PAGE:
But he had seen it, so it had to be possible.
Shifting into the dragon’s head as much as he could, he told it to pick him up. He wasn’t sure how it would follow his instructions, but that hadn’t posed a problem so far. It had flown here because he’d wanted it to, he didn’t seem to be required to understand the underlying mechanics.
The dragon lowered towards him, settling over him like a bird coming down on its egg. Nic’s instinct was to jump out of the way, but he resisted the urge and held his ground. The dragon passed through him and he could taste it; a bitter, metallic tingle on his tongue.
He recognised the taste, he had consumed too much of it not to. Arcanum.
The dragon sank into the ground, turning into a mist around Nic’s feet, only its head still visible. And then it rose back up and Nic was lifted with it. His legs separated around the base of the neck and he was riding the beast even though the body offered nothing for him to hold onto. Only the spine running from nose to tail seemed to be solid. His hand passed through the rest, wet and cold to the touch.
He was quickly high in the air, about treetop height. The other dragons circled overhead.
Now he had to decide where to go. He had wanted to warn the city of the dragon invasion, thinking he could help pinpoint the creatures in the air. But now, the dragons were under his control and the Gweurvians believed he was their leader restored to her rightful place at their head.
If he approached the city, they would see him as a threat, most likely. Either as an enemy of its defenders, or as a rival to its attackers.
Who should he go to?
It still wasn’t clear to Nic who was working for the High-Father and who against. If these dragons were creations of the Ministry for Instruction, then Minister Carmine probably wouldn’t appreciate Nic commandeering them.
The Archmage, Nic had seen with the demon, so that pair were probably best avoided.
The Secret Service had been infiltrated by at least one person, maybe more.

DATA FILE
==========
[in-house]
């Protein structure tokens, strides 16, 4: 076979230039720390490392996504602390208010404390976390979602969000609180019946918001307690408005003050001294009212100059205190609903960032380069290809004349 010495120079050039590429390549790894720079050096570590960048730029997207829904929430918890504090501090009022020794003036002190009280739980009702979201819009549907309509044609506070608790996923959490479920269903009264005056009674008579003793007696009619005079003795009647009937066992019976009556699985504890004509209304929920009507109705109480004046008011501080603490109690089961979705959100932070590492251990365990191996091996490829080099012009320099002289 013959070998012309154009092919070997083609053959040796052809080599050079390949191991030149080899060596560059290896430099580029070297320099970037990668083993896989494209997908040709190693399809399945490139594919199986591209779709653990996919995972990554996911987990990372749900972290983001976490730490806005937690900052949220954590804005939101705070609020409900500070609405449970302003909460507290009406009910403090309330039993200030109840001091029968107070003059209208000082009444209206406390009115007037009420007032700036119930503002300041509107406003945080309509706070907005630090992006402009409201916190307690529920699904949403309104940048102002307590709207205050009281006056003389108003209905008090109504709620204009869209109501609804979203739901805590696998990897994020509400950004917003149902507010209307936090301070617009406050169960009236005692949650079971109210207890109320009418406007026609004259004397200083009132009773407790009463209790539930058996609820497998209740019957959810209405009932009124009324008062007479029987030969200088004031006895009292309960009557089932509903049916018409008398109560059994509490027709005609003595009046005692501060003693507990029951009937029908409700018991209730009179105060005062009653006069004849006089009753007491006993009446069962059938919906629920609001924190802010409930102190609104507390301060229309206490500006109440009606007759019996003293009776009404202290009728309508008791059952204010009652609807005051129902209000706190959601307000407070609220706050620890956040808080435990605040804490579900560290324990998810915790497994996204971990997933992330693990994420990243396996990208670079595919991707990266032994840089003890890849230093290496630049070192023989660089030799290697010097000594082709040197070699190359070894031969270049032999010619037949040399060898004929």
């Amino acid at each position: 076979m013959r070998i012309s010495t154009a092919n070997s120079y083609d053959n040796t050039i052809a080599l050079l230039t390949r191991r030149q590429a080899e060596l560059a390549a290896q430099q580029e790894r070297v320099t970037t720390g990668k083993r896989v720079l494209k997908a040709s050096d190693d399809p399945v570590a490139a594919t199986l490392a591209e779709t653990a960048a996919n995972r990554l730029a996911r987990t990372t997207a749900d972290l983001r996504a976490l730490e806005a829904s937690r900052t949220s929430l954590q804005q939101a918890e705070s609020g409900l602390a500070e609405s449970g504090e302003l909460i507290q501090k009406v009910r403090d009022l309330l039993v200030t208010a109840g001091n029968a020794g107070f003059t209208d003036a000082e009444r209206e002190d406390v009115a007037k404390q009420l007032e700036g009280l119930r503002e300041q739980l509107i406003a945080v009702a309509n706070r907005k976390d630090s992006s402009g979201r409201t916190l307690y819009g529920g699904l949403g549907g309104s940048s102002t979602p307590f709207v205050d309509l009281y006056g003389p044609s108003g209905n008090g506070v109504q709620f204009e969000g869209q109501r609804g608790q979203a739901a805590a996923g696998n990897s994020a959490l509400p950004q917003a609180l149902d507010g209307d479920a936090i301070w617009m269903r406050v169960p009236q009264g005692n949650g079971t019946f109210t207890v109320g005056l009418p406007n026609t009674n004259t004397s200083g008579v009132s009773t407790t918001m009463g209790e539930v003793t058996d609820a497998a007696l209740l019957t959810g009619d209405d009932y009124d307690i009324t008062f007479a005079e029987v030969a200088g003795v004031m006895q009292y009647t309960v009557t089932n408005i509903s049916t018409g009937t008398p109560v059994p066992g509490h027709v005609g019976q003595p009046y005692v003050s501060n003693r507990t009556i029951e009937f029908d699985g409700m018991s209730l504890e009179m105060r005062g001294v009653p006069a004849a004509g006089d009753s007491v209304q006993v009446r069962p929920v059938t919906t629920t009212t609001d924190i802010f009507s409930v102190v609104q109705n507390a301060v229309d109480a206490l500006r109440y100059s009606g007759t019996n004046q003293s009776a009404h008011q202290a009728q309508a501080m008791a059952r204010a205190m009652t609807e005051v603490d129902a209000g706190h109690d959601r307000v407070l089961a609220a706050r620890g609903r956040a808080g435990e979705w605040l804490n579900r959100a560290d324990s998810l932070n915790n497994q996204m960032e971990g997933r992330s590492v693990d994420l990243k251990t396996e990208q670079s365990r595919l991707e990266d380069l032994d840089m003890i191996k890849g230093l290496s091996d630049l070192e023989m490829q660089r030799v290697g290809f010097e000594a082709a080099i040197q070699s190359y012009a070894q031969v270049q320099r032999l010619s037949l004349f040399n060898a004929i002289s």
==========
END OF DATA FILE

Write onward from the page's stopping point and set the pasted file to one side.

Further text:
Should he go directly to the Palace? And say what? He could bring them dragons, but how long would he remain in control of them once people knew?
He could attach himself to the empty space inside a dragon’s head, but he couldn’t create one of these, nor could he vanquish it. But someone else could, possibly while Nic was sitting astride it, high in the sky.
The only real advantage he seemed to have was the ability to take them away and prevent their use in the coming battle between Ranvar and its neighbours. Was that his best course of action? He still needed answers.
Nic closed his eyes and searched for Rutga. He had known things Nic would like to question him about. Now seemed the ideal time to do so.
He spotted him in the trees, already far from the carriage, making his way towards the capital, darting left and right through the trees. It was dark now, the forest a swarm of shadows, but Nic could see him clearly, a glowing figure standing out against a black backdrop.
From the dragon’s eyes, from his own, from the map of the world that now sat in his head — the three combined to form an all-encompassing view of Nic’s surroundings, in every direction.
It was getting easier to find what he wanted. It worked best when he had a clear idea of what that was. A single person was the ideal target.
As Nic watched Rutga sprint at an even pace, he was also aware of the other eleven dragons behind him. Each now had a rider. He hadn’t noticed that happen, his ability wasn’t able to attract his attention towards things he should be aware of.
This was the problem — he could see anything, but not everything.